Jonah 4:1-3

 1 This change of plans greatly upset Jonah, and he became very angry.

 2 So he complained to the LORD about it: “Didn’t I say before I left home that you would do this, LORD? That is why I ran away to Tarshish! I knew that you are a merciful and compassionate God, slow to get angry and filled with unfailing love. You are eager to turn back from destroying people.

 3 Just kill me now, LORD! I’d rather be dead than alive if what I predicted will not happen.”

In prayer, Jonah reveals why he initially refused the father’s request to go to Nineveh and confront them. Jonah was honest and admitted to the Father why he ran away from His presence. Jonah was well aware that the Father was merciful and compassionate. Jonah was angry with the Father for being Himself.


Rather than following the plan that the Father has for us, we devise our own. Do we really think that we know better than Him?

Father help me to hear and to obey Your voice. Encourage me to never run away from Your presence.


The word translated upset or displeased is raa in Hebrew. It means to be bad, not fit for use, be evil, displeasing, discontented, or repulsive. The word translated angry is charah in Hebrew. It means to burn or be kindled with anger, furious.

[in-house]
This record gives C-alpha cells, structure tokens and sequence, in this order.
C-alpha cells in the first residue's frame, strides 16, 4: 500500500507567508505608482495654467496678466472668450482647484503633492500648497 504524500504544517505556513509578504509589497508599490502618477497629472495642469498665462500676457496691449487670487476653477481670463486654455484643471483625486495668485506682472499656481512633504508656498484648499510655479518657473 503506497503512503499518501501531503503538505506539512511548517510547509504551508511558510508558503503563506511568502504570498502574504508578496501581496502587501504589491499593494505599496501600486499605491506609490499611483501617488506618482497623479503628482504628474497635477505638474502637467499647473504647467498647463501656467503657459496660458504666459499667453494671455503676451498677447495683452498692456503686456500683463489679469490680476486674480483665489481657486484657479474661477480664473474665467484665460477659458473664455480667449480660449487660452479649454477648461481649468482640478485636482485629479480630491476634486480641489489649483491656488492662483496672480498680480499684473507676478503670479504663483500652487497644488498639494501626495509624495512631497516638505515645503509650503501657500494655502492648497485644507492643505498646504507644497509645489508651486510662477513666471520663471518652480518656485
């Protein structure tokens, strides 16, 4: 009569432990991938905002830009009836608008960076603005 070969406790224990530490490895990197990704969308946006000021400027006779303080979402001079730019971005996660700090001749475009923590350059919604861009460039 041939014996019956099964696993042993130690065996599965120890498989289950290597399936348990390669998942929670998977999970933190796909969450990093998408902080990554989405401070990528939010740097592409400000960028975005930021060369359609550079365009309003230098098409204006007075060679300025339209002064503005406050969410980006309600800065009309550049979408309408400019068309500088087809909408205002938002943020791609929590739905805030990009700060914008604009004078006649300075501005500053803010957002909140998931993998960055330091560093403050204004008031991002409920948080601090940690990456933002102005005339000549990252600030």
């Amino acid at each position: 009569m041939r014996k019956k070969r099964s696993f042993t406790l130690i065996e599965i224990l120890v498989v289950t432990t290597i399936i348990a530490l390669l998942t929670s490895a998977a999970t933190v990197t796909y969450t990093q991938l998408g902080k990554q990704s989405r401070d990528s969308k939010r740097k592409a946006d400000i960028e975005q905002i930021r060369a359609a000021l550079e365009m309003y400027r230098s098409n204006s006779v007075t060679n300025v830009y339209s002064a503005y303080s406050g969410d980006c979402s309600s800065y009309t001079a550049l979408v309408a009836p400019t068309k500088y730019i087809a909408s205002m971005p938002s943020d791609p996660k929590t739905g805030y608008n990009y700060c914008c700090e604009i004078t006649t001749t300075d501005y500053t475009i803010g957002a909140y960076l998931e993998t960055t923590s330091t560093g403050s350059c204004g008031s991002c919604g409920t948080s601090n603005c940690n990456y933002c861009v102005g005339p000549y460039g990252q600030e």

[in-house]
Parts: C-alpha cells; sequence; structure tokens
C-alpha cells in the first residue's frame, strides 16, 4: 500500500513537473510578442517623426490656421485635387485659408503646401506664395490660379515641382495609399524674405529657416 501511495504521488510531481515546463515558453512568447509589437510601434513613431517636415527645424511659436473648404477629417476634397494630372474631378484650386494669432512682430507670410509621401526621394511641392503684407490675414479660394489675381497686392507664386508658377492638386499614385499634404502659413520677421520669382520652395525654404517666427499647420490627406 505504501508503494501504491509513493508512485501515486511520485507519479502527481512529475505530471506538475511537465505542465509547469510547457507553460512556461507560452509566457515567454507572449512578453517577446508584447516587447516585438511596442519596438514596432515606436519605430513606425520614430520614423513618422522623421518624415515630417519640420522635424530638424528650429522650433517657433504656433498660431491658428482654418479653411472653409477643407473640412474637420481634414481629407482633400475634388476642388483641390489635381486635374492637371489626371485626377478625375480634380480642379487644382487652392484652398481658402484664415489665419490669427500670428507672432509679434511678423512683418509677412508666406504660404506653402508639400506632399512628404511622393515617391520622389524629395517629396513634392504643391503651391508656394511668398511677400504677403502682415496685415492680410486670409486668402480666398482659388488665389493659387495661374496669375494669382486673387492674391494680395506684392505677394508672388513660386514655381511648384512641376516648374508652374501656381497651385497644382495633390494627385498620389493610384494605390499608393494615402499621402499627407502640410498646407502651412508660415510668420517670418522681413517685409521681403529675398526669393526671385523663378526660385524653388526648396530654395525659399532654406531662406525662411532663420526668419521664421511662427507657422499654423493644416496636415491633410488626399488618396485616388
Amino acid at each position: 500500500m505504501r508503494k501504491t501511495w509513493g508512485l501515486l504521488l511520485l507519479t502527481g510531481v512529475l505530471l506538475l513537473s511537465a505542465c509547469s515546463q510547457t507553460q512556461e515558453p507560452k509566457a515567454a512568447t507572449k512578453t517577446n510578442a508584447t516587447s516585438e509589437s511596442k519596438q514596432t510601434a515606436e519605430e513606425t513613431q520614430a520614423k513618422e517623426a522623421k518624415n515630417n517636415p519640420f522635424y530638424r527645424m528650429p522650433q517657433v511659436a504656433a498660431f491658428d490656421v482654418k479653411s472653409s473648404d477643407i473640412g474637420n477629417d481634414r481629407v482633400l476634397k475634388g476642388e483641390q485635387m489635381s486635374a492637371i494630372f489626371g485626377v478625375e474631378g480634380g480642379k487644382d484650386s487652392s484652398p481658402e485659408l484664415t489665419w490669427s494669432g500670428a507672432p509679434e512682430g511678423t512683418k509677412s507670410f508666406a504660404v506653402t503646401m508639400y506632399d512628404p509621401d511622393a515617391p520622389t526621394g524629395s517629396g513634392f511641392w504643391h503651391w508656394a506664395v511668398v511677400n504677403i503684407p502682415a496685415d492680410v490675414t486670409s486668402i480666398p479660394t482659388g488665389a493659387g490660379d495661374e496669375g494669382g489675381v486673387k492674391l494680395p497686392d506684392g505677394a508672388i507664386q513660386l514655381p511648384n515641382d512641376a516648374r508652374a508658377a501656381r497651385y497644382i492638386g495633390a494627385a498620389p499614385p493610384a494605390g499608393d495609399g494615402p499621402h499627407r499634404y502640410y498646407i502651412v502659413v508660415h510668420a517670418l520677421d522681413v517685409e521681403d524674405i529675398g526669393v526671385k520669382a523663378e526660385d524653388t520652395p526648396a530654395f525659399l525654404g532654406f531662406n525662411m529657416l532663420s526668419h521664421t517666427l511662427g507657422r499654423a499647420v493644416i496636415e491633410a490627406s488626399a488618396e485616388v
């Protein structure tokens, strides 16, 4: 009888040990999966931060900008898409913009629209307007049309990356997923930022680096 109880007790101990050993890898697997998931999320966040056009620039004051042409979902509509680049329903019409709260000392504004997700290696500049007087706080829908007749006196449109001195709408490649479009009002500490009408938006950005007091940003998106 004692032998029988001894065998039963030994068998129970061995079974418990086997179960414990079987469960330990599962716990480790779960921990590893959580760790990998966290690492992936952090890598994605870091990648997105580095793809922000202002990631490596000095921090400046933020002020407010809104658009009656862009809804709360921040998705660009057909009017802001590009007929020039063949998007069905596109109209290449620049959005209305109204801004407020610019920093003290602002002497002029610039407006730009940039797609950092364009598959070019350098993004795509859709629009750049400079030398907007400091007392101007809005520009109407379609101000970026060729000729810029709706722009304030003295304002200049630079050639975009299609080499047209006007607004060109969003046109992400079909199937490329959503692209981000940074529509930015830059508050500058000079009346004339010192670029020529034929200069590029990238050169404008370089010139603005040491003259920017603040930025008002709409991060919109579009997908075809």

Jonah is furious with the Father. He finds His actions repulsive. He was virtually confronting the Lord God Almighty Himself. You called me to be a prophet and then You go and do this? It makes no sense to me whatsoever. If this is the way it really is, I would rather be dead.

Rather startling yes? But how many of us have thought or said exactly the same thing?

The Father’s response is sharp and cutting. He confronts Jonah with a piercing question.

Jonah 4:4 The LORD replied, “Is it right for you to be angry about this?”

Rather than speaking, Jonah becomes passive aggressive and pouts

Jonah 4:5 Jonah went out to the east side of the city and made a shelter to sit under as he waited to see what would happen to the city.

With great audacity, and smug arrogance Jonah gives the Father another chance to get it right. Right that is, according to Jonah. He is still hoping judgment will fall. Jonah is totally lacking in compassion and desires only condemnation and destruction. Again Jonah’s actions rather startling, yes? And yet, how many of us have thought or done exactly the same thing?

It is very human to condemn others for their evil. But the Father offers grace, kindness, mercy, and forgiveness to the undeserving. That would be me! Thank you, Father!

John 8:7 Let him who is without sin among you be the first to throw a stone.

Exodus 34:6-7

 6 The LORD, the LORD, a God merciful and gracious, slow to anger, and abounding in steadfast love and faithfulness,

 7 lavishing unfailing love to a thousand generations. I forgive iniquity, rebellion, and sin. 

2 thoughts on “Pouting